I would like to translate this sentence into German:

You have no right to try to change him.

In English, I have to use two infinitives in this sentence.

Since it is

ich versuche, etw. zu machen

and the subordinate clause needs also a verb with "zu", I thought it might be something like

Du hast kein Recht, ihn sich zu verändern zu versuchen.

But I feel that is possibly wrong. How could I build this kind of sentence?


German needs two infinitives as well here:

Du hast kein Recht, ihn zu verändern zu versuchen.

Du hast kein Recht, zu versuchen, ihn zu ändern.

Double infinitive does sound a bit weird, though, both in English and in German, the former a bit more than the latter.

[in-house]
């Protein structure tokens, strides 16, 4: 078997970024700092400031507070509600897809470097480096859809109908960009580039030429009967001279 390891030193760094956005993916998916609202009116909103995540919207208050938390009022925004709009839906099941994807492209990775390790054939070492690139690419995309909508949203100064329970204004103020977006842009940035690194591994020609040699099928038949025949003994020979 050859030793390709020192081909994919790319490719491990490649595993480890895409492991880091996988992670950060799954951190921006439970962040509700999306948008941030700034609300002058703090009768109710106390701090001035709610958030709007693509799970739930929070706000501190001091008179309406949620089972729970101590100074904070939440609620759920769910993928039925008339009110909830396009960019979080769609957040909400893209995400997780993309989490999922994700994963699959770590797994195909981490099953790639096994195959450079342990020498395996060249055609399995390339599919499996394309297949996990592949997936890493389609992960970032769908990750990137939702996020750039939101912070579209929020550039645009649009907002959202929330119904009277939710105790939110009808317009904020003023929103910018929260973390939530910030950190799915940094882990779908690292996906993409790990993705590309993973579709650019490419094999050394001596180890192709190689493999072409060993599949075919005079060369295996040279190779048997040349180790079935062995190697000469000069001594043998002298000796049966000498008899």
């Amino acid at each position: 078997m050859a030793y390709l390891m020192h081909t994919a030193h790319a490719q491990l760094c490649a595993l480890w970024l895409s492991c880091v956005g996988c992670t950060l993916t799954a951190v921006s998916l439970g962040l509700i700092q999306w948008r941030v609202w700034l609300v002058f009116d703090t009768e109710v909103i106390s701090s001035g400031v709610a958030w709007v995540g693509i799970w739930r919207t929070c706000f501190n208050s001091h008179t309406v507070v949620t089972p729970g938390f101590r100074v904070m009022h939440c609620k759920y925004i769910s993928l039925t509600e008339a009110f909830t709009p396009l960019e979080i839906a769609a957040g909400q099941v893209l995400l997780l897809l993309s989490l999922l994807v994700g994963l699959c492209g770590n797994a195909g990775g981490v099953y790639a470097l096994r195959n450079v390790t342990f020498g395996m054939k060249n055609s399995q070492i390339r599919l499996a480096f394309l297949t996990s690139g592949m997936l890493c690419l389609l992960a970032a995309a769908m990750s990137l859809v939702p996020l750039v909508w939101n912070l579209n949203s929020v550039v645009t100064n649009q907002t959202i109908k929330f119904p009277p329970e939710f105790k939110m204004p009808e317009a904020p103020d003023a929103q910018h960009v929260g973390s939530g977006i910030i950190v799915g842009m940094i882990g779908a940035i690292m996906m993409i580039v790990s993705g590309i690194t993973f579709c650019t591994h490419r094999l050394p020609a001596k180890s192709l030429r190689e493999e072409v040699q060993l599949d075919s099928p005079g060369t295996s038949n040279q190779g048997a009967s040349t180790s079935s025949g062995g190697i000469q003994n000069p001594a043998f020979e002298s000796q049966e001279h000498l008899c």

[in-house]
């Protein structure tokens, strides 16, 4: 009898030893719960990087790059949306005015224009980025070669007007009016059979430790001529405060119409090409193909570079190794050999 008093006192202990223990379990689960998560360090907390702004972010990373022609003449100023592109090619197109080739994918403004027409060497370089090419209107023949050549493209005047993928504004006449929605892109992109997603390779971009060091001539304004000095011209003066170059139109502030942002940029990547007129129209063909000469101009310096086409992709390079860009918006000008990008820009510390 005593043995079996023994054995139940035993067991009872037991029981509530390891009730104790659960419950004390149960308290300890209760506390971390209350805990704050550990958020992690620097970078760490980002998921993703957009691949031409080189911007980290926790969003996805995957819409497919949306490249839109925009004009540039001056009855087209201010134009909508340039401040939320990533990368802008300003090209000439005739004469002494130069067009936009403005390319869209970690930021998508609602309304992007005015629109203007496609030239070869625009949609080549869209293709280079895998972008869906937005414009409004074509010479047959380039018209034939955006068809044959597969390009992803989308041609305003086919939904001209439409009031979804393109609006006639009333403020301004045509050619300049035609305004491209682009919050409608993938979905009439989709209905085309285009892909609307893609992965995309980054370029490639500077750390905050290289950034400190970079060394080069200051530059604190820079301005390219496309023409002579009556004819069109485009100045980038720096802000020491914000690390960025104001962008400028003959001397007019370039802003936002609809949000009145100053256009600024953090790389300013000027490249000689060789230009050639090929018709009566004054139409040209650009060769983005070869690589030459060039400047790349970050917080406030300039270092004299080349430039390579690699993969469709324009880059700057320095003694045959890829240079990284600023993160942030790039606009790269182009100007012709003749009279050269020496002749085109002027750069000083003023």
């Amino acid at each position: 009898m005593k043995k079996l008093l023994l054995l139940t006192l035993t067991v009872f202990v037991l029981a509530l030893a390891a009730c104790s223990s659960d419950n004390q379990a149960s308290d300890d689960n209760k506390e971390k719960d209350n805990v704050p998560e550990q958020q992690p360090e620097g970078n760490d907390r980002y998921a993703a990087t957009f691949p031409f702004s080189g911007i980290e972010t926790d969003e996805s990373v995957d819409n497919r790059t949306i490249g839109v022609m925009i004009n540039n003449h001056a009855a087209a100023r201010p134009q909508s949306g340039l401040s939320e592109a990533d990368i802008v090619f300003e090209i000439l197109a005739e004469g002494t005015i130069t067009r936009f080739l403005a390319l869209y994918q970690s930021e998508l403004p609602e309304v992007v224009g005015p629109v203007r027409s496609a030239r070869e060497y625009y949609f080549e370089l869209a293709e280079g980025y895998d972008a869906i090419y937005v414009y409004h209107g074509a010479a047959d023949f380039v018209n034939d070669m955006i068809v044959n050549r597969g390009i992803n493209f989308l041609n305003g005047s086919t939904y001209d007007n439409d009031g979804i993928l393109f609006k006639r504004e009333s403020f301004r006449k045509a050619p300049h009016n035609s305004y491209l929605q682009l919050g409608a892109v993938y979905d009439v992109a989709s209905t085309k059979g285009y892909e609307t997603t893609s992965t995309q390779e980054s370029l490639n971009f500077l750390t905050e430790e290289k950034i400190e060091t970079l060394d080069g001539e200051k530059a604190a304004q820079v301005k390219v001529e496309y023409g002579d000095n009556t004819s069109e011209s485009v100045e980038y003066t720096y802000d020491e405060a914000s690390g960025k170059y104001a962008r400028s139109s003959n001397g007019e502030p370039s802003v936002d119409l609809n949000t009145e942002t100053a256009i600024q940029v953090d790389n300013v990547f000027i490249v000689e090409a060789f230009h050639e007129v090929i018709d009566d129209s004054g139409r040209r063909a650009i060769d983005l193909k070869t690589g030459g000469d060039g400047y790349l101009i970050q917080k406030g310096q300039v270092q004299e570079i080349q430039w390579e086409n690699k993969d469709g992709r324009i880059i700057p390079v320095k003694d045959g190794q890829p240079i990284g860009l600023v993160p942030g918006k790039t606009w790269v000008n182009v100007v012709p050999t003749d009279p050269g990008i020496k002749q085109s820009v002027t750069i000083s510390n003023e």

So your sentence was basically OK, but the 'zu' stands alone - It doesn't merge with the verb.

  • and what about the type sich+akk+[ver]ändern? Shouldn't I put 'sich' somewhere in the sentence? – Vassilis De Aug 26 '16 at 9:24
  • 1
    @VassilisDe Nope. sich makes the verb reflexive and thus changes the meaning to change yourself. Object and Subject are identical, then. – tofro Aug 26 '16 at 9:31
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    @VassilisDe A sentence where "sich" would make sense is: "Du hast kein Recht ihm einzureden, dass er sich zu ändern hat." (You have no right to talk him into thinking he had to change himself.) – Em1 Aug 26 '16 at 9:32

Du hast kein Recht, zu versuchen, ihn zu verändern.

Note that the second verb should be "verändern" (or "ändern"), rather than the reflexive "sich verändern" or "sich ändern".

  • 2
    We love explanations! – Em1 Aug 26 '16 at 9:30

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